In the interview published in Jiji Shinpo, July 3, 1932, T.D. Cochran, the head of Paramount Tokyo Branch, condescendingly pointed out the miserable state of talkie in Japan. He recommended Japanese motion picture studios to quit developing their own “inferior technologies” and to use superior U.S. technologies instead. “It is true that Western-Electric system’s license fee is expensive,” he said. “But we have a discount for Japanese market at $200 per reel. You have to pay $500 per reel in New York.” It’s 60% off. It sounds terribly a good deal. But very few Japanese companies actually adapted the Western Electric system. Why?
The exchange rate for dollar-yen in 1930’s was around 100 yen = $40. Therefore, the license fee of $200 per reel is roughly 500 yen per reel. Adjusted for inflation, it is roughly equivalent of 2,000,000 yen ($20,000) per reel today.
First, we would like to compare this license fee with movie’s actual production cost. I looked up several places for typical production cost during this era, but I couldn’t find any solid data on it. It seems the minimum cost for one production (a feature) around 1930 was several hundred yen to 1,500 yen. I think, if they spent more than 5,000 yen for one production, that would have been an A-movie. For a 6-reel feature, the license fee for General Electric system would have been 500 x 6 = 3,000 yen. There would have been no incentive to go for this license contract, even if the technology had been superior.
Another figure I found was actual profit they made. Annual profit for Shochiku Studio in 1931 was 518,348 yen. Now, according to Annual Report of Motion Picture Censorship for that year, Shochiku produced total of 1,537 reels for theatrical release. This means they made profit of only 329 yen per reel. There was no way they would pay 500 yen for sound technology license.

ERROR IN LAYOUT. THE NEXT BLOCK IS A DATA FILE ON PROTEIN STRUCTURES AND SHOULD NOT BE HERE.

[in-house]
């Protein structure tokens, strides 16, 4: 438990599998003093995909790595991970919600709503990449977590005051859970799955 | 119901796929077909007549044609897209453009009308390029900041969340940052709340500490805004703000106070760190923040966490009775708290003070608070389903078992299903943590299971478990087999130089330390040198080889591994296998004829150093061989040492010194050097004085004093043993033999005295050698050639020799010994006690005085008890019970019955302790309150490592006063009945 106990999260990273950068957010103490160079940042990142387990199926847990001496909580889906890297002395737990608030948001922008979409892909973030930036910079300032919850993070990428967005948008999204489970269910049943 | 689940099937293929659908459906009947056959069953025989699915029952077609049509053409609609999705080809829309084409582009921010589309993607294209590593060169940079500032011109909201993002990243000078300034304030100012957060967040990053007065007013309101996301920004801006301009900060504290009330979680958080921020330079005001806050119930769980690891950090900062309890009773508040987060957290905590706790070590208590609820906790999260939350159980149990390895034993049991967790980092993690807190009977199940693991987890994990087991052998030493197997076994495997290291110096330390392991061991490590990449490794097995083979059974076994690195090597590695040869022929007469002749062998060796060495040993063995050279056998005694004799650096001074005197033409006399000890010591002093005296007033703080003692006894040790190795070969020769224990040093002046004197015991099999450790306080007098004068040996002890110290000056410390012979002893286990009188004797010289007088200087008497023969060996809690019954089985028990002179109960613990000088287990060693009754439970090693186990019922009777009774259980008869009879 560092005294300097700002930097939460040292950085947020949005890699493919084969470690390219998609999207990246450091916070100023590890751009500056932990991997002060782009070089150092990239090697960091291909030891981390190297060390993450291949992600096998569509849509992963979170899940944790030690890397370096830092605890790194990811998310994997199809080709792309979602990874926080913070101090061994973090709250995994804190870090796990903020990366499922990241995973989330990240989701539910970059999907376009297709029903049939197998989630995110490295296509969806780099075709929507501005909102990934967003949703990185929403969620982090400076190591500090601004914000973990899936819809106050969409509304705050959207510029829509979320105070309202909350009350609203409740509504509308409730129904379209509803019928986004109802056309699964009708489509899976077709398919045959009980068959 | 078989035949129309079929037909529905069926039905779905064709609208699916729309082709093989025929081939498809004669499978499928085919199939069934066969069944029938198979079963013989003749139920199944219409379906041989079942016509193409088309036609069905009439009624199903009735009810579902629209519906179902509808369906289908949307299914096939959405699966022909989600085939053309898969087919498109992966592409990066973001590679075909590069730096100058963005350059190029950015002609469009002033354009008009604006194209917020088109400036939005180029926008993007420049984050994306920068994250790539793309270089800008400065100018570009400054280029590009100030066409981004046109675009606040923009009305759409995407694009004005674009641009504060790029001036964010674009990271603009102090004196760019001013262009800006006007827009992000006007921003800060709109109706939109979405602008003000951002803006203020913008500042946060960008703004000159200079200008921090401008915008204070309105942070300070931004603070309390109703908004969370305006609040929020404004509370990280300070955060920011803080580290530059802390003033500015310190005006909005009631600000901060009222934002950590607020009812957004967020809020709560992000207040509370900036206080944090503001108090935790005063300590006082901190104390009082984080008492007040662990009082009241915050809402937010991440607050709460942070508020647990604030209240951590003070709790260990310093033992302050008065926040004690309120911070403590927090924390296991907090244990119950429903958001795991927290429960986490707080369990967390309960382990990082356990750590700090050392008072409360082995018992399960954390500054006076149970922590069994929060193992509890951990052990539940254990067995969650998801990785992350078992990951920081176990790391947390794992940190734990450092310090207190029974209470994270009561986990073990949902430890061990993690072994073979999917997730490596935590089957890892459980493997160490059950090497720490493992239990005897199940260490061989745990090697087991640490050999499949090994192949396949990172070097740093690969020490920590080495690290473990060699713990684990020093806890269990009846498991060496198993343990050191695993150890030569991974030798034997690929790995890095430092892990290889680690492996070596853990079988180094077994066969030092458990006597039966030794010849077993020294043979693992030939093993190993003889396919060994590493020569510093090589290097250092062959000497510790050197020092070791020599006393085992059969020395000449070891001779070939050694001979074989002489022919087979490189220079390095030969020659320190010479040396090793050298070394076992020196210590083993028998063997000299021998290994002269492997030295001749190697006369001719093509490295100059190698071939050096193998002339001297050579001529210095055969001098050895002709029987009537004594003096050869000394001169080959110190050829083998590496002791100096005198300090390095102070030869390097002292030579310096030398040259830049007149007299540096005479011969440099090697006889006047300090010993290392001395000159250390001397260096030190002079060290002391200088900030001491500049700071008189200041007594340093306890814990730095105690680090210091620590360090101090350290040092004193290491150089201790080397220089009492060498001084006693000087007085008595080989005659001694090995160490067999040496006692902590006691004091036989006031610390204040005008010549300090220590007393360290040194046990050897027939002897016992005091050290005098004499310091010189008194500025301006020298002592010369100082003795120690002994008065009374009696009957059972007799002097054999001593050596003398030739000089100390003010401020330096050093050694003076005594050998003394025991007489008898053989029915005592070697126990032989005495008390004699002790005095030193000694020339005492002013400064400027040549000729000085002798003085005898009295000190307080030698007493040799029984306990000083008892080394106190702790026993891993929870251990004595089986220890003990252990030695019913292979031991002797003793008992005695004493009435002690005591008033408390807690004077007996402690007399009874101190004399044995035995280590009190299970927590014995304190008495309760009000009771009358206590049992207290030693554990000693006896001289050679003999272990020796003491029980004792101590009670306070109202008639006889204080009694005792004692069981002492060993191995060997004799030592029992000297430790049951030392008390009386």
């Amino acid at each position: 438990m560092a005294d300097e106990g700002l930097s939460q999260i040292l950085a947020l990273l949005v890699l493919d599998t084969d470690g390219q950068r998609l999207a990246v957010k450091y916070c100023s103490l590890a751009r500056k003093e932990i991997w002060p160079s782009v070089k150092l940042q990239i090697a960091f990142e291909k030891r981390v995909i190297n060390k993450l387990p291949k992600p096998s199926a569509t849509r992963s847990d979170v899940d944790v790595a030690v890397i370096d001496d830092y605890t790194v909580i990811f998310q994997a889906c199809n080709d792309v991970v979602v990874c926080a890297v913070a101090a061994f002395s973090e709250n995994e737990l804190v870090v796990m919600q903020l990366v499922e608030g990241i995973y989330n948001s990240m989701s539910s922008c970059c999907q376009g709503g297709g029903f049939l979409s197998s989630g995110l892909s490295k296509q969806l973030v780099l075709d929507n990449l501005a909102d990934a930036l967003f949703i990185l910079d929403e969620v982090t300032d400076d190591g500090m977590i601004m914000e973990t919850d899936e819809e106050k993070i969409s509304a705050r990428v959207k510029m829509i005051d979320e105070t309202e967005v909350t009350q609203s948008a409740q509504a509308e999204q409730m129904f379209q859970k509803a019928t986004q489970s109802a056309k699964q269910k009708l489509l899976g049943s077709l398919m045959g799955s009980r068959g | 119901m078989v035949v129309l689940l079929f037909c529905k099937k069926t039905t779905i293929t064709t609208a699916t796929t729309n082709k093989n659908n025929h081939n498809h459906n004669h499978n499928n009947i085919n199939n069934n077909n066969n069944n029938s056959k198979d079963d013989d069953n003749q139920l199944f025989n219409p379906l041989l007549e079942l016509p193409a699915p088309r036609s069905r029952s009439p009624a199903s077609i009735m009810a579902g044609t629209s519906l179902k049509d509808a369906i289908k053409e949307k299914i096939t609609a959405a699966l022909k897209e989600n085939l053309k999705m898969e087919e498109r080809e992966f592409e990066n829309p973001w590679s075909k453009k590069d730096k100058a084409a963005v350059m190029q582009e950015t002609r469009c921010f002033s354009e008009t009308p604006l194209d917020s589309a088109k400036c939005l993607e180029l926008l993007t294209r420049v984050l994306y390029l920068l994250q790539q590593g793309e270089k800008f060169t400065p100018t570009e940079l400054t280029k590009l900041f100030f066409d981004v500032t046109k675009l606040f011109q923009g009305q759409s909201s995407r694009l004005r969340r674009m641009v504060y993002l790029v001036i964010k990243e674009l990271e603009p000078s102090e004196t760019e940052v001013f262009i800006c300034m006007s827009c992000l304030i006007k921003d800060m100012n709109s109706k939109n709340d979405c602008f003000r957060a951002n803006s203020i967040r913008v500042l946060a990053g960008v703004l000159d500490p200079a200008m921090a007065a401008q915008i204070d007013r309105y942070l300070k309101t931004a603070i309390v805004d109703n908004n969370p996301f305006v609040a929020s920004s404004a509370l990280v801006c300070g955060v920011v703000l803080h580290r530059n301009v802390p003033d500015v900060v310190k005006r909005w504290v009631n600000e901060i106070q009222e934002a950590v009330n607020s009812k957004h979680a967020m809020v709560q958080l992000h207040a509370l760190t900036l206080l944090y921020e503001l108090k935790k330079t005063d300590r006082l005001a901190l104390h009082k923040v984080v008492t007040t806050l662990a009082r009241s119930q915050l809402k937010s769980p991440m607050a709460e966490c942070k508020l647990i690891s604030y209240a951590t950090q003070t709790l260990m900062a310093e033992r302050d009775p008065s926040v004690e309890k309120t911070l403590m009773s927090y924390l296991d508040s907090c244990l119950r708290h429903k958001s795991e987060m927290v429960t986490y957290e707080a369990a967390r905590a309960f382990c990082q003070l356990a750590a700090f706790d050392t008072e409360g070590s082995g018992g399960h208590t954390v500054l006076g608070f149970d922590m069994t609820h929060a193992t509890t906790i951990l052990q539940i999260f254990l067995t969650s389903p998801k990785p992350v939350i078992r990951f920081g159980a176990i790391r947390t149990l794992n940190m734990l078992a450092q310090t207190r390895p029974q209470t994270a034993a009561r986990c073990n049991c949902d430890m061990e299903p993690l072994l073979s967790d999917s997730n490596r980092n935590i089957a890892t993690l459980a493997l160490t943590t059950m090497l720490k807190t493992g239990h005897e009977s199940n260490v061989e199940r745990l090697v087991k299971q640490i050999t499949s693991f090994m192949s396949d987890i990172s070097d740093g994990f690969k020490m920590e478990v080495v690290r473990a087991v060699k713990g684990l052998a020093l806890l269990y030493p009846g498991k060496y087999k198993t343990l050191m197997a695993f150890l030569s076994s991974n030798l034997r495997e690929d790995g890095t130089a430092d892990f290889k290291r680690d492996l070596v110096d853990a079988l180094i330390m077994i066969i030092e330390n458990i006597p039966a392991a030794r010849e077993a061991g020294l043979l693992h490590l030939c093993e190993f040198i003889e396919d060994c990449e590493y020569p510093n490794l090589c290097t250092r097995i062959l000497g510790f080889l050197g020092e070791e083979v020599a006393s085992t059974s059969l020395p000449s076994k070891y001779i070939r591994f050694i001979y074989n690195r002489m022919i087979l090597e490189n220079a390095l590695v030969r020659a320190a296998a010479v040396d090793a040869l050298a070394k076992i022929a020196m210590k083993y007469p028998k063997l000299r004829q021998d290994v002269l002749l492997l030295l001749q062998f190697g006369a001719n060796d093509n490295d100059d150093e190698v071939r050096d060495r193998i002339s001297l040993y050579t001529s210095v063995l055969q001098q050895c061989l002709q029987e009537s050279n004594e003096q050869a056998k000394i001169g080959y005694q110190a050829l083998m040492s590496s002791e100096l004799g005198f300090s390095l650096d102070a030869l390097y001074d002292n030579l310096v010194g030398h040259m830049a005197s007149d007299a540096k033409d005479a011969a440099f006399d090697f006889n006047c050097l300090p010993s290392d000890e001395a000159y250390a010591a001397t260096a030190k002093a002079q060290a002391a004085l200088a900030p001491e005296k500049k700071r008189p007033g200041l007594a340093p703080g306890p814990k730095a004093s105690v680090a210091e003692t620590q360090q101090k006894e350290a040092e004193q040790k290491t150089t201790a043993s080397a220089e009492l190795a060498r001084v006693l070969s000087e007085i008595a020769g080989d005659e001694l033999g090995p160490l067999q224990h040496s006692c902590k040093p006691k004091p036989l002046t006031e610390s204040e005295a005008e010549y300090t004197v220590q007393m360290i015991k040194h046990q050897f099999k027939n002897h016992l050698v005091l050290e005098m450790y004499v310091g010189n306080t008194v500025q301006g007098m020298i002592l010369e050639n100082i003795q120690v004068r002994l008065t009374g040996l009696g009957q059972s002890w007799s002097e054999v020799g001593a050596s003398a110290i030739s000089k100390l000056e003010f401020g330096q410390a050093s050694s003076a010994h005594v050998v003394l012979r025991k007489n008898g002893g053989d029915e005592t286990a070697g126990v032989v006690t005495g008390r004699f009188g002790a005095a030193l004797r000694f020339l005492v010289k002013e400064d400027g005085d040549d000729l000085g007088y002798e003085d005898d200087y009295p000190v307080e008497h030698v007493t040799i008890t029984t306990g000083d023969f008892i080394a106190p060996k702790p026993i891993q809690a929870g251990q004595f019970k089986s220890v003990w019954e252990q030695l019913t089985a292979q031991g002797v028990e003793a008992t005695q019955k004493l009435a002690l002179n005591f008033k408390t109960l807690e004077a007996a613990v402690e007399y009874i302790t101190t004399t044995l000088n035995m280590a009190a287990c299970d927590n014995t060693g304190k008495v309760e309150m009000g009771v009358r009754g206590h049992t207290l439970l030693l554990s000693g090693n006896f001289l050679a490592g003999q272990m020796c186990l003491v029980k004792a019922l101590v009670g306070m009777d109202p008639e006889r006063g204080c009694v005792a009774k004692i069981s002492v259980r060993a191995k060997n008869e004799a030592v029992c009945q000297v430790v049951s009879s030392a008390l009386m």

However, there was one company that incorporated Western Electric sound system. Nikkatsu decided to use American system in 1932, abandoning the P. C. L. system. Nikkatsu needed stimulant to resurrect its status in the industry. Their products were heavily criticized, along with its poor sound quality. It was losing money in 1932, more than 800,000 yen in red. Now, I cannot find data on how much they actually paid for license, but it wasn’t bad decision after all. Their products improved around 1933, regaining its momentum, and their financial figures improved as well. Its directors, such as Tomu Uchida, Tomosaka Tasaka, made a series of ambitious films in late 1930s.
Just for comparison, JAZZ SINGER’s production cost was $422,000, which was a generous budget for a typical Warner Brothers’ feature. Considering that 5,000 yen (A-movie production cost in Japan at the time) would have been only $2,000 in U.S. currency, the difference was phenomenal. It was just the gap in monetary power between the two nations. Moreover, I guess this license fee mentioned was just for camera negatives only. It might well have been another arrangement for theatrical distribution positive prints as well. It is no wonder that Japanese companies pursued their own sound motion picture technologies.